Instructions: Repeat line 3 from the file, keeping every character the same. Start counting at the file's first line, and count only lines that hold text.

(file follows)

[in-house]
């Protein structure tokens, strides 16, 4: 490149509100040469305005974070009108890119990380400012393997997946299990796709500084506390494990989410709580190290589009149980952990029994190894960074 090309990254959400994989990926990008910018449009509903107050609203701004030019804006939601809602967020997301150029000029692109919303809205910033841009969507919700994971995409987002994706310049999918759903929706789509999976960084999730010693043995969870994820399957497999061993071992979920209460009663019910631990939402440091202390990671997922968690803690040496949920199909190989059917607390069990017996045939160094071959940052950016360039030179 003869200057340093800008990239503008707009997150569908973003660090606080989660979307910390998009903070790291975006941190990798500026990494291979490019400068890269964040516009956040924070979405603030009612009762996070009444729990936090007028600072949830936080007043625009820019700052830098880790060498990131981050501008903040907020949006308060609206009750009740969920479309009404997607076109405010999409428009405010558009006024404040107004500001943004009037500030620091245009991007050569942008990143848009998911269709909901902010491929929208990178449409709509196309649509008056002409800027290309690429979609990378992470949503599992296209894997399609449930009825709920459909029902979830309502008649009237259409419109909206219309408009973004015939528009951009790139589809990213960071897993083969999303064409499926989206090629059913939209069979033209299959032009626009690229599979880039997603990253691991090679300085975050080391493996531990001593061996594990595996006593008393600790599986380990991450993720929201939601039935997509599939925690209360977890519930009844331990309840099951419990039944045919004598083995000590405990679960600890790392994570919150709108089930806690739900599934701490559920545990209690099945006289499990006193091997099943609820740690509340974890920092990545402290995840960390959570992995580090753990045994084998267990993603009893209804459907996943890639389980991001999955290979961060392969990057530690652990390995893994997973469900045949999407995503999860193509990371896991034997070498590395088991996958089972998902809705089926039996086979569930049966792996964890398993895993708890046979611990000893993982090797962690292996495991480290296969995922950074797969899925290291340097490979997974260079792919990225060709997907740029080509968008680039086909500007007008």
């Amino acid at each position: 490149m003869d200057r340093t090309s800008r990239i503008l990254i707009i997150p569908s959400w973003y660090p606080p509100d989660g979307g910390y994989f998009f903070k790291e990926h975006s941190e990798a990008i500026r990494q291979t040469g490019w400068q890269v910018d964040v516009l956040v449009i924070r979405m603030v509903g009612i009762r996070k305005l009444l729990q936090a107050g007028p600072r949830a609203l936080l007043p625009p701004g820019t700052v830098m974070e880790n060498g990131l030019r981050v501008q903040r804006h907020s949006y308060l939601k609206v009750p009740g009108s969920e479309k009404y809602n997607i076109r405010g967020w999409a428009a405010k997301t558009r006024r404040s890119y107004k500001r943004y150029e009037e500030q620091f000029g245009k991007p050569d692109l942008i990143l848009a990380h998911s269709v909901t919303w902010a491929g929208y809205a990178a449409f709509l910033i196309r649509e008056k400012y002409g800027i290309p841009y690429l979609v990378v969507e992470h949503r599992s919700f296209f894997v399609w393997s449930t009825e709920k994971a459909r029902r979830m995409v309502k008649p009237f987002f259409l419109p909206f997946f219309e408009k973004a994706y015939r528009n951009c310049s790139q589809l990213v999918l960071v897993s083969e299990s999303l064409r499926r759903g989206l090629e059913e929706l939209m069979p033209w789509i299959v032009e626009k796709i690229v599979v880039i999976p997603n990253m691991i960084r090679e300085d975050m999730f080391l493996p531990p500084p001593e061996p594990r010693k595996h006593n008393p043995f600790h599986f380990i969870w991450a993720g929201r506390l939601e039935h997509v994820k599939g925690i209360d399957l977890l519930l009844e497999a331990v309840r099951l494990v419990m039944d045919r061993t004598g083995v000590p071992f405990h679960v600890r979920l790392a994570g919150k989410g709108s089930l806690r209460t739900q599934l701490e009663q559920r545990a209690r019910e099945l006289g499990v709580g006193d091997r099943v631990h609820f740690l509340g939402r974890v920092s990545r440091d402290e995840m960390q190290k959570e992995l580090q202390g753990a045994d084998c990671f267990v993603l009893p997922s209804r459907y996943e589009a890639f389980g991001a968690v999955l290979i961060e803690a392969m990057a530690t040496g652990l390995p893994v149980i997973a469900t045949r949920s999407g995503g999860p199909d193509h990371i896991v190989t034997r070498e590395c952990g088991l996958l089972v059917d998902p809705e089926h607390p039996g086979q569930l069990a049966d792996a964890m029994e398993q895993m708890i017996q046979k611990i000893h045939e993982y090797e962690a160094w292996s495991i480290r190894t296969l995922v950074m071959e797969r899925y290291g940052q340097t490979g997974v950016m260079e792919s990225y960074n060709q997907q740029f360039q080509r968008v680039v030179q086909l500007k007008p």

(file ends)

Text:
């Amino acid at each position: 490149m003869d200057r340093t090309s800008r990239i503008l990254i707009i997150p569908s959400w973003y660090p606080p509100d989660g979307g910390y994989f998009f903070k790291e990926h975006s941190e990798a990008i500026r990494q291979t040469g490019w400068q890269v910018d964040v516009l956040v449009i924070r979405m603030v509903g009612i009762r996070k305005l009444l729990q936090a107050g007028p600072r949830a609203l936080l007043p625009p701004g820019t700052v830098m974070e880790n060498g990131l030019r981050v501008q903040r804006h907020s949006y308060l939601k609206v009750p009740g009108s969920e479309k009404y809602n997607i076109r405010g967020w999409a428009a405010k997301t558009r006024r404040s890119y107004k500001r943004y150029e009037e500030q620091f000029g245009k991007p050569d692109l942008i990143l848009a990380h998911s269709v909901t919303w902010a491929g929208y809205a990178a449409f709509l910033i196309r649509e008056k400012y002409g800027i290309p841009y690429l979609v990378v969507e992470h949503r599992s919700f296209f894997v399609w393997s449930t009825e709920k994971a459909r029902r979830m995409v309502k008649p009237f987002f259409l419109p909206f997946f219309e408009k973004a994706y015939r528009n951009c310049s790139q589809l990213v999918l960071v897993s083969e299990s999303l064409r499926r759903g989206l090629e059913e929706l939209m069979p033209w789509i299959v032009e626009k796709i690229v599979v880039i999976p997603n990253m691991i960084r090679e300085d975050m999730f080391l493996p531990p500084p001593e061996p594990r010693k595996h006593n008393p043995f600790h599986f380990i969870w991450a993720g929201r506390l939601e039935h997509v994820k599939g925690i209360d399957l977890l519930l009844e497999a331990v309840r099951l494990v419990m039944d045919r061993t004598g083995v000590p071992f405990h679960v600890r979920l790392a994570g919150k989410g709108s089930l806690r209460t739900q599934l701490e009663q559920r545990a209690r019910e099945l006289g499990v709580g006193d091997r099943v631990h609820f740690l509340g939402r974890v920092s990545r440091d402290e995840m960390q190290k959570e992995l580090q202390g753990a045994d084998c990671f267990v993603l009893p997922s209804r459907y996943e589009a890639f389980g991001a968690v999955l290979i961060e803690a392969m990057a530690t040496g652990l390995p893994v149980i997973a469900t045949r949920s999407g995503g999860p199909d193509h990371i896991v190989t034997r070498e590395c952990g088991l996958l089972v059917d998902p809705e089926h607390p039996g086979q569930l069990a049966d792996a964890m029994e398993q895993m708890i017996q046979k611990i000893h045939e993982y090797e962690a160094w292996s495991i480290r190894t296969l995922v950074m071959e797969r899925y290291g940052q340097t490979g997974v950016m260079e792919s990225y960074n060709q997907q740029f360039q080509r968008v680039v030179q086909l500007k007008p």